By Ludo Graham

Picture a Pre-Raphaelite painting and you immediately think of a beautiful languid girl with a striking profile and a mass of luxuriant glossy hair. It is impossible to talk of the Pre-Raphaelite Brotherhood artistic movement without visualising these women. They feature everywhere as angels, sorceresses, fallen women, Biblical figures, medieval ladies and as straight portraits. They were vital as models and muses to their husbands, lovers, brothers and fathers. (In contrast we have had to search for photographs to see what the artist men who immortalised these women looked like.) 

This exhibition brings twelve of these unrecognised women out of the shadows and gives them names at last. They were so very physically distinctive, and their individual stories are fascinating, often inter-linked with one other. Many were very talented and ambitious artists in their own right, such as Joanna Boyce Wells, who tragically died aged only 29.

Evelyn De Morgan and Marie Spartali were also accomplished artists: 

Others were primarily models, distinctive in their striking appearance who lent their dramatic features to the movement: Elizabeth Siddall, Fanny Cornforth, Annie Miller, Jane Morris (née Burden) and Maria Zambaco. Some of these were both artists and muses: Lizzie Siddall (wife to Dante Gabriel Rossetti) drew, Jane Morris embroidered, and Maria Zambaco was a talented bronze sculptor. 

Some were very business-like in running their artist-husbands’ studios, like Effie Millais, and like Evelyn de Morgan and Joanna Boyce Wells who shared their studios with their partners. Inevitably in these times some of these women suffered on account of their husbands’ chosen careers and the requirement that they should still put childbearing and household running first. Lizzie Siddall, who caught a chill posing semi-submerged in a bath for Sir John Everett Millais’ famous masterpiece Ophelia, finally succumbed to a laudanum overdose after losing a baby. 

Georgiana Burne Jones was probably the greatest martyr to the cause, tolerating her husband’s painfully high-profile affair with Maria Zambaco whilst continuing to support him.

This is just a taste of the depth and intricacy that this exhibition brings to light for the first time, showcasing women who were, in many cases, at the forefront of social change in the second half of the 19th, and even into the 20th century. Joanna Boyce Wells sums up the bravery of the emerging female artists:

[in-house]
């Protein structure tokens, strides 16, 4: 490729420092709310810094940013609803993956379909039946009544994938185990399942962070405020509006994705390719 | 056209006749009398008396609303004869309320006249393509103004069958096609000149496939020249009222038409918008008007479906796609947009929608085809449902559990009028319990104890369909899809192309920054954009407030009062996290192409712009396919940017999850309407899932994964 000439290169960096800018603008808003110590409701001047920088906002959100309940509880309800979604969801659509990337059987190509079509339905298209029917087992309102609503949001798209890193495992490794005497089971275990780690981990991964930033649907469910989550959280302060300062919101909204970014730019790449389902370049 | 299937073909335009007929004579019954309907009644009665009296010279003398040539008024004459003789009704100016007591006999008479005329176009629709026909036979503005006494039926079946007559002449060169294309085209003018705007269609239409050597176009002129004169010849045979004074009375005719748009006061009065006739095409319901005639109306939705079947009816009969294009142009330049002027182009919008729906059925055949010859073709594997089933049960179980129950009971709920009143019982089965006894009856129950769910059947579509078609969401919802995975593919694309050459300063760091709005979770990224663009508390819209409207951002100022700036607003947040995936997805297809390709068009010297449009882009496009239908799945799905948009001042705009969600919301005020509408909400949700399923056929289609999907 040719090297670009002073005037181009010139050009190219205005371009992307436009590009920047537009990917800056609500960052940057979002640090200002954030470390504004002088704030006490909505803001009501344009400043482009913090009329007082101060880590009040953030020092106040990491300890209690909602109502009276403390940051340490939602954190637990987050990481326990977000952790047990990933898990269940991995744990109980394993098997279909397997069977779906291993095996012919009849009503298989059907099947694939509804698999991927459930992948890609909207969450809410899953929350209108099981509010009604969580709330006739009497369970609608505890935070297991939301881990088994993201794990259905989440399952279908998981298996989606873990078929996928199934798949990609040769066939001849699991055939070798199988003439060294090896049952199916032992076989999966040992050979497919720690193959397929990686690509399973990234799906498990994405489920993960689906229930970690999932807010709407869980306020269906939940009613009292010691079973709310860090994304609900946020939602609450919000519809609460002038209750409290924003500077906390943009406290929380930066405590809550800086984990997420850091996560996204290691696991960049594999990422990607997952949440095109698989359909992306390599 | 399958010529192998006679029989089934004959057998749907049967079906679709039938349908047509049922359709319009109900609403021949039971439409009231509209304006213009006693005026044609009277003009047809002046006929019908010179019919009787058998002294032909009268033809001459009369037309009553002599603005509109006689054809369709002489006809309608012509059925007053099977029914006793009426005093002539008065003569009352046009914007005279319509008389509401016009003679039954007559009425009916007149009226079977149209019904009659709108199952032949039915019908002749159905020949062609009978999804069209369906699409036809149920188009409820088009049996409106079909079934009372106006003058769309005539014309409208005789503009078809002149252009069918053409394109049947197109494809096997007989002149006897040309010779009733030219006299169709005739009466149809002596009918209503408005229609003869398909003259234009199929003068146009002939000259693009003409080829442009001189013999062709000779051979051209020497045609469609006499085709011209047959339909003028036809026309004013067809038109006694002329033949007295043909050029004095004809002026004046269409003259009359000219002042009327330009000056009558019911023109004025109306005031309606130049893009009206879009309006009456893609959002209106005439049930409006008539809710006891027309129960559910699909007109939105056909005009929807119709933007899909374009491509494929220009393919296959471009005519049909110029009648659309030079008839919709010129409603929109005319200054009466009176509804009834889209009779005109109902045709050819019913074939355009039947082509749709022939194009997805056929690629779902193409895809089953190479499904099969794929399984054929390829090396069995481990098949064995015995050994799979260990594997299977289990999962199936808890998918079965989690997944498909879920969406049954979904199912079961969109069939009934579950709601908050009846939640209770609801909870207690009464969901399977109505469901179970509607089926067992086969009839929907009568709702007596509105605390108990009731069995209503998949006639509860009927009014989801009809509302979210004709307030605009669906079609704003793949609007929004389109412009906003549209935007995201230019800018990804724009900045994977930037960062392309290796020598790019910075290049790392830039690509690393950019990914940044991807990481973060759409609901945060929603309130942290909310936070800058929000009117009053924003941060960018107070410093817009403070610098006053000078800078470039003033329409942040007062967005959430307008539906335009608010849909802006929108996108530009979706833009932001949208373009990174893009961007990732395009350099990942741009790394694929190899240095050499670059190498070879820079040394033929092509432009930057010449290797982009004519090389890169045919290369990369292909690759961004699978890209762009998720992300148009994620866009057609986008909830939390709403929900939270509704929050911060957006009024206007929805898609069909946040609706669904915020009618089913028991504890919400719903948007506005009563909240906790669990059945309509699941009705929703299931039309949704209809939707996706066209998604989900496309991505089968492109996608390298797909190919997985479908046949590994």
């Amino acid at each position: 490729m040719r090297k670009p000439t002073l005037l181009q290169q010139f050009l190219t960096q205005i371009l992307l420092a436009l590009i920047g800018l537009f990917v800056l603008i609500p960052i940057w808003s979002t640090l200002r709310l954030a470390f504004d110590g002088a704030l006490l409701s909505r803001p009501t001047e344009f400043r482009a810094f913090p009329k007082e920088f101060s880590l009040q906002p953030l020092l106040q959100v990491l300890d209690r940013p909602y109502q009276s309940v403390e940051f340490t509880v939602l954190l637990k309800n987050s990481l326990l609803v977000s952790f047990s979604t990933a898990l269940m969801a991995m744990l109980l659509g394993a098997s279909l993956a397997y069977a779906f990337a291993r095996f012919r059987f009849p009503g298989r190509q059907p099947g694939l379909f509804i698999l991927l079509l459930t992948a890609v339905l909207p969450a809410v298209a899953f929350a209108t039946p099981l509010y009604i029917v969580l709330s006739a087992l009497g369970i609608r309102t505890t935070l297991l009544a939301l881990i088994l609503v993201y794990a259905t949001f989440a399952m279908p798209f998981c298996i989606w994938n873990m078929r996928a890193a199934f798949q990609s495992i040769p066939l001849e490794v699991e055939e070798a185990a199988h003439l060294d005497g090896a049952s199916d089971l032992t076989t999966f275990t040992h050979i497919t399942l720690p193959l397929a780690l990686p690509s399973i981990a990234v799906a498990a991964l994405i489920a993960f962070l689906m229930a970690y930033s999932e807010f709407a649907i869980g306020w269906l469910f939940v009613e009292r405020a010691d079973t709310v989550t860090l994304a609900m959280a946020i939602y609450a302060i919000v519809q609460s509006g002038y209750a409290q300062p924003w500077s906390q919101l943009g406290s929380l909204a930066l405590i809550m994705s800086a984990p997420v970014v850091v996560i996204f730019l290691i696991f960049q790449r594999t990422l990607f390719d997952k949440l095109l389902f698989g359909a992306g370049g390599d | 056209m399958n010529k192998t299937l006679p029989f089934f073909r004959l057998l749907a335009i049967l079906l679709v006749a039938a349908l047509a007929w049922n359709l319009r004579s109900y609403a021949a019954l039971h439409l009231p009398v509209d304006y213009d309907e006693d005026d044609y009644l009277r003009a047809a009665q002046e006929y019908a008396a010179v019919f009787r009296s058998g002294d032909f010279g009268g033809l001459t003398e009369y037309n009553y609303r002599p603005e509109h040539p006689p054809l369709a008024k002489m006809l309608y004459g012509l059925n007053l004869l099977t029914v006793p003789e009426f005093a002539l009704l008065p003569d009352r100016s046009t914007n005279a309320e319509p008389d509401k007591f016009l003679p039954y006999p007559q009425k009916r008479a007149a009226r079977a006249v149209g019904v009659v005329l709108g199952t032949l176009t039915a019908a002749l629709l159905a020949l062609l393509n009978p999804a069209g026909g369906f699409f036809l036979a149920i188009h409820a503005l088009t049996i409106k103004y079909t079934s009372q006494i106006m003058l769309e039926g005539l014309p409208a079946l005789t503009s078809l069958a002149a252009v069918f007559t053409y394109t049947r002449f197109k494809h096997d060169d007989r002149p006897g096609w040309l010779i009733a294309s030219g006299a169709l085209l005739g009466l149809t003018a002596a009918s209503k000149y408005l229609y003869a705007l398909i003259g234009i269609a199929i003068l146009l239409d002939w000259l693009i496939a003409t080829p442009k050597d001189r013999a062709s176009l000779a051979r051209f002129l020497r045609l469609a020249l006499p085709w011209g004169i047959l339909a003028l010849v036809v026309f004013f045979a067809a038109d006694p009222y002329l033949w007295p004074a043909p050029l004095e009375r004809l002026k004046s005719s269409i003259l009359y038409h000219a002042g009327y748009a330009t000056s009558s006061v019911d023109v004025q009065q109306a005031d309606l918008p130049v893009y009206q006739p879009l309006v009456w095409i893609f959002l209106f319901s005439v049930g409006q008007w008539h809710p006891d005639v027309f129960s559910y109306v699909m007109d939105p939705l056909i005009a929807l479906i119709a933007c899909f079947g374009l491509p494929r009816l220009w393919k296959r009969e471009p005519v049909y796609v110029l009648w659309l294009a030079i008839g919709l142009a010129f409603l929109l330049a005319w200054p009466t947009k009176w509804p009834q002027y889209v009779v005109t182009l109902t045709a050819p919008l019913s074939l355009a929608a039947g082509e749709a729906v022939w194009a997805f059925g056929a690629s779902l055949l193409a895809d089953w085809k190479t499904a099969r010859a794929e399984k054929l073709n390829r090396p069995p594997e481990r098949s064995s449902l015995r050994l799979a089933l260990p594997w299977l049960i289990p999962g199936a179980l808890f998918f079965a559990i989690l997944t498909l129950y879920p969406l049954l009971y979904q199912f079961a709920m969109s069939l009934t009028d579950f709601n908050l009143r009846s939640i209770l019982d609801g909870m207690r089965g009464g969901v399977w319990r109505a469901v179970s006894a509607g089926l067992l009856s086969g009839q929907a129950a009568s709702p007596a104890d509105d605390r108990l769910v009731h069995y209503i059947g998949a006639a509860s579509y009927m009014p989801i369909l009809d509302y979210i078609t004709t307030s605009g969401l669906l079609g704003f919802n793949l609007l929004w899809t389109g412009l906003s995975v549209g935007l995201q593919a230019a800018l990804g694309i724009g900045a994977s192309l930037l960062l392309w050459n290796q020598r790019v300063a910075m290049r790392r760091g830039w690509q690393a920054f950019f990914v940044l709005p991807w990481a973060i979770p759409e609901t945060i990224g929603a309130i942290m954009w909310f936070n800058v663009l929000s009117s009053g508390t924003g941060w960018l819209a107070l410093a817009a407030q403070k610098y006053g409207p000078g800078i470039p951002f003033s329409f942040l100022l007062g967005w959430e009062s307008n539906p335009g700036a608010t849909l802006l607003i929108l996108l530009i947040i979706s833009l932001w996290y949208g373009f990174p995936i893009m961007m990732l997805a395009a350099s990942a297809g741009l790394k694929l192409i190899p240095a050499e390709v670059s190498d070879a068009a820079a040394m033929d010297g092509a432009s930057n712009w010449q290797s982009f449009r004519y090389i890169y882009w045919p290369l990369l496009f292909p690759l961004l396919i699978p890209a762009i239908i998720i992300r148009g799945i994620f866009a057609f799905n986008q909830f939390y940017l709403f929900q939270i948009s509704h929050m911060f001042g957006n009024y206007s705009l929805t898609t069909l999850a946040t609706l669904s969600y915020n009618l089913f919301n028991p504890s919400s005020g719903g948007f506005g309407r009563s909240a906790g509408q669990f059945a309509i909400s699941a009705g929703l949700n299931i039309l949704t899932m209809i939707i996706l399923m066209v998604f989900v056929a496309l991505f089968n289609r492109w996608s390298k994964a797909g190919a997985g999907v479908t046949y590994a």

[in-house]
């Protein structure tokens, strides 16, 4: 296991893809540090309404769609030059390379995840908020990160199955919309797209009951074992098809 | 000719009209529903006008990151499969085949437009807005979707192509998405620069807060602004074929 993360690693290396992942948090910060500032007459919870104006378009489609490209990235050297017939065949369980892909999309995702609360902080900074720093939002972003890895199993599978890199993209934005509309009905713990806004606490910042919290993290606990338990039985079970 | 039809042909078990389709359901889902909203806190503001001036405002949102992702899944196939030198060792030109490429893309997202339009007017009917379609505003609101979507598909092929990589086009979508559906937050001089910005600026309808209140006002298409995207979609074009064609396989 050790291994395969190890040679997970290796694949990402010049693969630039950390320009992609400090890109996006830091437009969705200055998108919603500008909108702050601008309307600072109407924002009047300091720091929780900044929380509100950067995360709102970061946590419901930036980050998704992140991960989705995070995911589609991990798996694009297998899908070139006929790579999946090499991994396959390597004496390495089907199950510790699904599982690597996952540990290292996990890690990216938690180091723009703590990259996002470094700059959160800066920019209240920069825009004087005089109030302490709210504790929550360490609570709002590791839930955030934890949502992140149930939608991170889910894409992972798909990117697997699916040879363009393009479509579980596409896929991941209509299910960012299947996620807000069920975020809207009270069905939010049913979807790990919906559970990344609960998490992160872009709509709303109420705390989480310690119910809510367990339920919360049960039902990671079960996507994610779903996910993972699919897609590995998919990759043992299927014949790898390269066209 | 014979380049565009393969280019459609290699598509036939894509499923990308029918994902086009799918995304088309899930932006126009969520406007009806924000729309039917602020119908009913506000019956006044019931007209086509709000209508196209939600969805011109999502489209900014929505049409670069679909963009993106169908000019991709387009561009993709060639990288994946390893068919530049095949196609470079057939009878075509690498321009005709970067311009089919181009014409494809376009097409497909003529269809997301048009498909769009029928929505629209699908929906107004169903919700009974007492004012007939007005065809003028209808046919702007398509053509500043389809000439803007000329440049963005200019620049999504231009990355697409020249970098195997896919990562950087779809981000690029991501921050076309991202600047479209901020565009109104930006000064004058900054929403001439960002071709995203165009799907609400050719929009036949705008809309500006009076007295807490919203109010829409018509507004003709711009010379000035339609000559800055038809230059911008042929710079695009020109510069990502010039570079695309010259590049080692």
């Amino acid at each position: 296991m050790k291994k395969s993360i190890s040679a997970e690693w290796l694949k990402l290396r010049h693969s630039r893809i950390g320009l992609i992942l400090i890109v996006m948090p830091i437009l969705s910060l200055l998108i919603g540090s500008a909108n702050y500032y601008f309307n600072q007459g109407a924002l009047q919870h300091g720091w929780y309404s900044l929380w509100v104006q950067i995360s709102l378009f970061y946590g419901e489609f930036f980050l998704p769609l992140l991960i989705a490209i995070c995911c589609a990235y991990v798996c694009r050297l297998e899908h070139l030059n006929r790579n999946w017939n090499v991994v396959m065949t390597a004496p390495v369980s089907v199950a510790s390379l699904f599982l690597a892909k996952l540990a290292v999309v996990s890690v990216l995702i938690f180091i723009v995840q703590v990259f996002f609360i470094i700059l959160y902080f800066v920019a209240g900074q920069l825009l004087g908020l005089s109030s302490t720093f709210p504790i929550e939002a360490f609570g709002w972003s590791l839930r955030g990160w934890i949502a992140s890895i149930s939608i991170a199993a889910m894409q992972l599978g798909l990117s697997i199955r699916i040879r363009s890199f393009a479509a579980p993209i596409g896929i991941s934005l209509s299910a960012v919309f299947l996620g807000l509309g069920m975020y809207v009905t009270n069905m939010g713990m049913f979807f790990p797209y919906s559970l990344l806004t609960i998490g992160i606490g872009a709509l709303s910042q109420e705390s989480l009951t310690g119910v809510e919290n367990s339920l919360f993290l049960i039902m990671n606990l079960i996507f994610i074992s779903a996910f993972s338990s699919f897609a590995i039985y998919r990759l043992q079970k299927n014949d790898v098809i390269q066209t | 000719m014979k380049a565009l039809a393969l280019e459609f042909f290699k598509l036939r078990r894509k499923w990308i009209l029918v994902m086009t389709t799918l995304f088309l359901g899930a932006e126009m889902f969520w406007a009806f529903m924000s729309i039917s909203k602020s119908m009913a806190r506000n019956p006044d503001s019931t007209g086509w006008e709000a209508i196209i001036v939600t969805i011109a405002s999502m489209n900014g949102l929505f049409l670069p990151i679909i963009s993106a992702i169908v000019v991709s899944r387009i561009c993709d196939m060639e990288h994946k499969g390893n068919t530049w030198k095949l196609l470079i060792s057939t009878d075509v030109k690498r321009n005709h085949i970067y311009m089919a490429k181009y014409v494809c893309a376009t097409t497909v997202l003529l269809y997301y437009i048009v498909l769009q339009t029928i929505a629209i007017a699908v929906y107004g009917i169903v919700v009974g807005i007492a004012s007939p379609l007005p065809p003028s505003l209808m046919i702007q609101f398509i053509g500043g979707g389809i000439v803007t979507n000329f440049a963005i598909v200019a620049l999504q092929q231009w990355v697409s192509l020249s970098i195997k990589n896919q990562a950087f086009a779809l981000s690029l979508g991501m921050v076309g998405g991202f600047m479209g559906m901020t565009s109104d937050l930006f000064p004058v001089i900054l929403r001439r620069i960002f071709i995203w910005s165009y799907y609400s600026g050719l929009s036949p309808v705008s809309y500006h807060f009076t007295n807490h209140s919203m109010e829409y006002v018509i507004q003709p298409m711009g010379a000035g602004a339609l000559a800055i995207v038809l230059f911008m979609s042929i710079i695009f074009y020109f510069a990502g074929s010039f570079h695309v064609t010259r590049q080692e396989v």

“I have a talent and the constant impulse to employ it, for the love of it and the longing to work … and no man has a right to say that that is to be unheeded”.


Dr Nicholas Cullinan, Director, National Portrait Gallery London said:

“This ground-breaking exhibition at the National Portrait Gallery looks beyond the well-known artists who first formed the Pre-Raphaelite Brotherhood and the often-idealised visions of their work, to place the women of the movement firmly centre stage. Showcasing a wealth of paintings, works on paper, photographs and ephemera, many of which are unseen, Pre-Raphaelite Sisters proposes an interpretation of the Pre-Raphaelite movement for our current moment, whose advancement depended fundamentally on the endeavours of women as models, artists and creative partners.” 

Dr Jan Marsh, Curator of Pre-Raphaelite Sisters said: “When people think of Pre-Raphaelitism they think of beautiful women with lustrous hair and loose gowns gazing soulfully from the picture frame or in dramatic scenes painted in glowing colours. Far from passive mannequins, as members of an immensely creative social circle, these women actively helped form the Pre-Raphaelite movement as we know it. It is time to acknowledge their agency and explore their contributions.” 

Pre-Raphaelite Sisters is curated by Dr Jan Marsh supported by Alison Smith, Chief Curator, National Portrait Gallery. Dr Marsh pioneered the study of Pre-Raphaelite women with collective and individual biographies, including Pre-Raphaelite SisterhoodJane and May Morris and Christina Rossetti: A Literary Life. She co-curated exhibitions about Pre-Raphaelite Women Artists, Marie Spartali and May Morris. Alison Smith curated Tate Britain’s major exhibition on the Pre-Raphaelite Brotherhood in 2012. 

Pre-Raphaelite Sisters, 17 October 2019 – 26 January 2020, National Portrait Gallery, London

Tickets without donation £17 – £20 £5 tickets for under 25s on Fridays Free for Members and Patrons 


Supported by The Tavolozza Foundation, The Michael Marks Charitable Trust & The Peter Cadbury Charitable Trust 

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